Since the msosync.exe process has enhanced privileges, it’s a perfect target for this type of malware products. To make sure that’s not the case, we encourage you to perform a series of investigations that will help you determine if the executable that you’re dealing with is genuine or not.

First, you should start by checking if the parent application is installed. If you’re using Microsoft Office products, you’re likely dealing with a genuine process. But if you don’t have Microsoft Office installed and you never used a product from this suite, you’re likely dealing with a false process.

If the first investigation caused you some suspicions, you should start looking into the location of the msosync.exe process by utilizing Task Manager. To do this, press Ctrl + Shift + Enter to open up a Task Manager window.

Once you’re inside Task Manager, select the Processes tab from the horizontal menu, then scroll down to the list of Background processes and locate msosync.exe. Next, choose Open file Location from the newly appeared context menu.

Opening the file location of the msosync.exe process

If the revealed location is different than C:\Program Files\Microsoft Office\Office*VV*\msosync.exe and is located in a System folder (like C:\Windows or C:\Windows\System32), the chances of dealing with a malware file are very high.

In case the investigation above has raised suspicions that you might be dealing with a virus, you should follow that up by uploading the file to a virus signature database to verify if the file is indeed malicious. As of now, the most reliable way of doing this is to upload the file on VirusTotal. To do this, access this link (here) and wait for the analysis to complete.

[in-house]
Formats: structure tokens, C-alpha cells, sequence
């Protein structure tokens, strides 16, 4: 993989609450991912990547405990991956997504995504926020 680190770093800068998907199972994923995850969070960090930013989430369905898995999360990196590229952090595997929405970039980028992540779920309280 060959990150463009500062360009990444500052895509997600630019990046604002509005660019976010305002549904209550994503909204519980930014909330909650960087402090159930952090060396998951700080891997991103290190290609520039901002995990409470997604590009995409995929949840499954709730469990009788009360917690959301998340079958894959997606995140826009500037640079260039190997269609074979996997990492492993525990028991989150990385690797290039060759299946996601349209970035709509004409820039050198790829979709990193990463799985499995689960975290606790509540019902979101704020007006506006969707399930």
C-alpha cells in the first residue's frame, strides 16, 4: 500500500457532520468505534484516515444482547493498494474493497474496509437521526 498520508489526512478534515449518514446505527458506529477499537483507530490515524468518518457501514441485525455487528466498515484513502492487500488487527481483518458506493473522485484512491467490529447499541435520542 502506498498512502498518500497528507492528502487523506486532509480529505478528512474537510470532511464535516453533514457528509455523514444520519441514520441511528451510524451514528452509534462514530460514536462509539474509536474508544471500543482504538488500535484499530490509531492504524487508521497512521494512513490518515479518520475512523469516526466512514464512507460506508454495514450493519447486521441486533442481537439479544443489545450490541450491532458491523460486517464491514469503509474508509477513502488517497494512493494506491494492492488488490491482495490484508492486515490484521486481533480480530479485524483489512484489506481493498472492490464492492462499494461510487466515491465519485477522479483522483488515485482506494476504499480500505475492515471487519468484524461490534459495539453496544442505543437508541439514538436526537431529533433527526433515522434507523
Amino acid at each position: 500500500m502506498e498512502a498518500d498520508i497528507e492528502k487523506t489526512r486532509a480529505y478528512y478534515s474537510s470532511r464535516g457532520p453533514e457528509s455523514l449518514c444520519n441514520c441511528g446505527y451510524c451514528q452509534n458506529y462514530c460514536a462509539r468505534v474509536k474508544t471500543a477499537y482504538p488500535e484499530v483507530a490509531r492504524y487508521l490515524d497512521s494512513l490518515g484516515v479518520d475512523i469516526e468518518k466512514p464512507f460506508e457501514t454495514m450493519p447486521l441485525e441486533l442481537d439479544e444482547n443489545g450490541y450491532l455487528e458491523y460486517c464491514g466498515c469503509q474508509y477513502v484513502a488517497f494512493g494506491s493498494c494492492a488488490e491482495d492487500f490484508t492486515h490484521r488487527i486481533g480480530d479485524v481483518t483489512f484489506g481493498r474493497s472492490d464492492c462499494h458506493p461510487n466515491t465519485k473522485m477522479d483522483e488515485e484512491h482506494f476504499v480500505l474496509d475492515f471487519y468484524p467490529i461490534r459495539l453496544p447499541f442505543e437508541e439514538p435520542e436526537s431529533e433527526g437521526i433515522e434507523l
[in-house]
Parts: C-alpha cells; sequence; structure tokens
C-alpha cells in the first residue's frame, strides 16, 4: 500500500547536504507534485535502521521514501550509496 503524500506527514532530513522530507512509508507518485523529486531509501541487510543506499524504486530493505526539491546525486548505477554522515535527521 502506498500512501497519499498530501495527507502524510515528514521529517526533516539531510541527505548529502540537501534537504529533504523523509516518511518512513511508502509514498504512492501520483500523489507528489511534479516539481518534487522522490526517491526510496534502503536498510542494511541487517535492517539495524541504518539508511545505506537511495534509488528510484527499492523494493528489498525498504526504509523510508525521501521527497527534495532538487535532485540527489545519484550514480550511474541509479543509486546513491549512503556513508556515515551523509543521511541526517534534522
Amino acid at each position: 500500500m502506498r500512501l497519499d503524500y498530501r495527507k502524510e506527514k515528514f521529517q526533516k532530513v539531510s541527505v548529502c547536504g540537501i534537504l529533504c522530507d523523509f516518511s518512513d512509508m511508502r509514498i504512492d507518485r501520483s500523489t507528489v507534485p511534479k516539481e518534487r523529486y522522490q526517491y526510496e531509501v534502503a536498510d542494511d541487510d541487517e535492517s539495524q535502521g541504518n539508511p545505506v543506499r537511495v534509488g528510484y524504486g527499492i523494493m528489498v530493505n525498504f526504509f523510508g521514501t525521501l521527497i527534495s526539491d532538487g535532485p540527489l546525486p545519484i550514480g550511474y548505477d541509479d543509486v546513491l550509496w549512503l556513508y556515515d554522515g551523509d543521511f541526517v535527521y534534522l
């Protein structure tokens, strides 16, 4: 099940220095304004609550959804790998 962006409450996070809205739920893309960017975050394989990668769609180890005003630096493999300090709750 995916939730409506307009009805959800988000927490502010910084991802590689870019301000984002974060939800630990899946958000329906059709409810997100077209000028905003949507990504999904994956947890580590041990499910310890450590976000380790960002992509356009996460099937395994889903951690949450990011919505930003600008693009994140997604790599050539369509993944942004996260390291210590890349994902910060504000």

No Threats detected with VirusTotal

Note: If this file analysis has determined that the msosync.exe file is genuine, you can skip the next section and move directly to the ‘Should I Remove MSOSYNC.EXE?’ section.

But if the analysis has raised some red flags, continue with the next section below for some step-by-step instructions on dealing with the virus infection.

Dealing with the security threat

If you previously revealed some concerns that the file you’re dealing with might not be genuine, it’s highly recommended that you proceed by deploying a security scanner that’s capable of identifying and dealing with the infected system file.

Keep in mind that in case the location of the file was different from the default, you’re likely dealing with malware with cloaking-capabilities. These nasty virus types are harder to detect, as not all security suites are efficient in identifying and quarantining them. If you’re already paying for a security scanner, go ahead and initiate a scan with it.